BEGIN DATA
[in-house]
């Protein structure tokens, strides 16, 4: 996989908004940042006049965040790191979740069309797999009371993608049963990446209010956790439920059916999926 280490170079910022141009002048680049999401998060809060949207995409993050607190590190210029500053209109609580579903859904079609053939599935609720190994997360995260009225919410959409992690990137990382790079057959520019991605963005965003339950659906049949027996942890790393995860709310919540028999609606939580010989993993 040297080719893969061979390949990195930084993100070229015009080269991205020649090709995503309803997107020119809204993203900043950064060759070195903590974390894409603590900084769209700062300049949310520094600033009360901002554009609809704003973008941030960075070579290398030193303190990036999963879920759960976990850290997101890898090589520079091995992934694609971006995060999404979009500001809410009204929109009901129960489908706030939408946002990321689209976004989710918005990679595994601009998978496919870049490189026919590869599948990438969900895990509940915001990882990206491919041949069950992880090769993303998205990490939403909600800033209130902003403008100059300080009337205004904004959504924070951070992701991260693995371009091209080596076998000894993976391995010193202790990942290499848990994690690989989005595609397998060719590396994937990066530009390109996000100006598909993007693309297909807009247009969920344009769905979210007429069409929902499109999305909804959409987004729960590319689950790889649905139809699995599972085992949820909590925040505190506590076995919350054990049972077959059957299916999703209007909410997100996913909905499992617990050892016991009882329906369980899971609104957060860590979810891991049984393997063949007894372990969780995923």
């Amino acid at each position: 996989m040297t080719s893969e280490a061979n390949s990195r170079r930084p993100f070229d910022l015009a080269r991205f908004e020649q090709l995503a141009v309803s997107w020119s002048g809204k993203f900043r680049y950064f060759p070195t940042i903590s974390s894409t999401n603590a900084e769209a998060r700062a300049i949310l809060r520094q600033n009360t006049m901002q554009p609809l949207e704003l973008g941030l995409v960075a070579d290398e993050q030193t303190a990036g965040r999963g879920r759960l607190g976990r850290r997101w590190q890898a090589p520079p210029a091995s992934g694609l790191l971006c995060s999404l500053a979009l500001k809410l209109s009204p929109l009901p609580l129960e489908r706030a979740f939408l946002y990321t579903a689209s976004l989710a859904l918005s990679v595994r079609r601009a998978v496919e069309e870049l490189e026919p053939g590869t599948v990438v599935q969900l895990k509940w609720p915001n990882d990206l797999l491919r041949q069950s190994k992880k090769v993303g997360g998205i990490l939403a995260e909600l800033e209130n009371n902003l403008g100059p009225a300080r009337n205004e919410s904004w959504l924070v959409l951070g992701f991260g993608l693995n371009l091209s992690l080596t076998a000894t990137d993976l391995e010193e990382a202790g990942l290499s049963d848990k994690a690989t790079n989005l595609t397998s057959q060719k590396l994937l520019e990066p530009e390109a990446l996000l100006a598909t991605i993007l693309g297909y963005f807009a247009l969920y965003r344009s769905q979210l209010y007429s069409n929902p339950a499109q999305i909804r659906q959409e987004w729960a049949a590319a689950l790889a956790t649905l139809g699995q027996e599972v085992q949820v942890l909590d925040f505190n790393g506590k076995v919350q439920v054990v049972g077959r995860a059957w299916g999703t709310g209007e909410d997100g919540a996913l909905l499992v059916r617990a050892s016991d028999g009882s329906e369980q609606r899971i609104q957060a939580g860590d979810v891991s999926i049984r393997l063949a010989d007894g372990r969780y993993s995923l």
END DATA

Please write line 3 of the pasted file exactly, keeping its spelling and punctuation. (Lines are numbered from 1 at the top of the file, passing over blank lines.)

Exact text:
């Amino acid at each position: 996989m040297t080719s893969e280490a061979n390949s990195r170079r930084p993100f070229d910022l015009a080269r991205f908004e020649q090709l995503a141009v309803s997107w020119s002048g809204k993203f900043r680049y950064f060759p070195t940042i903590s974390s894409t999401n603590a900084e769209a998060r700062a300049i949310l809060r520094q600033n009360t006049m901002q554009p609809l949207e704003l973008g941030l995409v960075a070579d290398e993050q030193t303190a990036g965040r999963g879920r759960l607190g976990r850290r997101w590190q890898a090589p520079p210029a091995s992934g694609l790191l971006c995060s999404l500053a979009l500001k809410l209109s009204p929109l009901p609580l129960e489908r706030a979740f939408l946002y990321t579903a689209s976004l989710a859904l918005s990679v595994r079609r601009a998978v496919e069309e870049l490189e026919p053939g590869t599948v990438v599935q969900l895990k509940w609720p915001n990882d990206l797999l491919r041949q069950s190994k992880k090769v993303g997360g998205i990490l939403a995260e909600l800033e209130n009371n902003l403008g100059p009225a300080r009337n205004e919410s904004w959504l924070v959409l951070g992701f991260g993608l693995n371009l091209s992690l080596t076998a000894t990137d993976l391995e010193e990382a202790g990942l290499s049963d848990k994690a690989t790079n989005l595609t397998s057959q060719k590396l994937l520019e990066p530009e390109a990446l996000l100006a598909t991605i993007l693309g297909y963005f807009a247009l969920y965003r344009s769905q979210l209010y007429s069409n929902p339950a499109q999305i909804r659906q959409e987004w729960a049949a590319a689950l790889a956790t649905l139809g699995q027996e599972v085992q949820v942890l909590d925040f505190n790393g506590k076995v919350q439920v054990v049972g077959r995860a059957w299916g999703t709310g209007e909410d997100g919540a996913l909905l499992v059916r617990a050892s016991d028999g009882s329906e369980q609606r899971i609104q957060a939580g860590d979810v891991s999926i049984r393997l063949a010989d007894g372990r969780y993993s995923l």